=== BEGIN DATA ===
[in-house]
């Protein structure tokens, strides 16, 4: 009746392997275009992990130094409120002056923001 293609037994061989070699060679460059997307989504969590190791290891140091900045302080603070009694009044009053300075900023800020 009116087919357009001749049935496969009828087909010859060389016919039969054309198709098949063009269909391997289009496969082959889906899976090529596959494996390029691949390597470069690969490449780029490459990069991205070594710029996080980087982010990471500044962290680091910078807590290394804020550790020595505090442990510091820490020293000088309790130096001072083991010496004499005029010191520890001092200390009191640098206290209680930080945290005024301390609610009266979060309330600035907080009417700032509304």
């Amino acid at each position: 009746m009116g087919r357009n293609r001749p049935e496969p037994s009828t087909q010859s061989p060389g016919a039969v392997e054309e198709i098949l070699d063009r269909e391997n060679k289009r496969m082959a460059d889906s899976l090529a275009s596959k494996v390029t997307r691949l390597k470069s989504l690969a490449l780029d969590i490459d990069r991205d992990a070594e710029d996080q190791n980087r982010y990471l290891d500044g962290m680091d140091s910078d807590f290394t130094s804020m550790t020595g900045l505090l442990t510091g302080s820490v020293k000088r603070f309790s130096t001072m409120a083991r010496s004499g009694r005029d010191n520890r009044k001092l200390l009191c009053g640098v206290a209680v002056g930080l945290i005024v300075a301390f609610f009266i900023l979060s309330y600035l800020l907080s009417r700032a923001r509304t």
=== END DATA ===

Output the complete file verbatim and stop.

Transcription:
[in-house]
């Protein structure tokens, strides 16, 4: 009746392997275009992990130094409120002056923001 293609037994061989070699060679460059997307989504969590190791290891140091900045302080603070009694009044009053300075900023800020 009116087919357009001749049935496969009828087909010859060389016919039969054309198709098949063009269909391997289009496969082959889906899976090529596959494996390029691949390597470069690969490449780029490459990069991205070594710029996080980087982010990471500044962290680091910078807590290394804020550790020595505090442990510091820490020293000088309790130096001072083991010496004499005029010191520890001092200390009191640098206290209680930080945290005024301390609610009266979060309330600035907080009417700032509304």
């Amino acid at each position: 009746m009116g087919r357009n293609r001749p049935e496969p037994s009828t087909q010859s061989p060389g016919a039969v392997e054309e198709i098949l070699d063009r269909e391997n060679k289009r496969m082959a460059d889906s899976l090529a275009s596959k494996v390029t997307r691949l390597k470069s989504l690969a490449l780029d969590i490459d990069r991205d992990a070594e710029d996080q190791n980087r982010y990471l290891d500044g962290m680091d140091s910078d807590f290394t130094s804020m550790t020595g900045l505090l442990t510091g302080s820490v020293k000088r603070f309790s130096t001072m409120a083991r010496s004499g009694r005029d010191n520890r009044k001092l200390l009191c009053g640098v206290a209680v002056g930080l945290i005024v300075a301390f609610f009266i900023l979060s309330y600035l800020l907080s009417r700032a923001r509304t």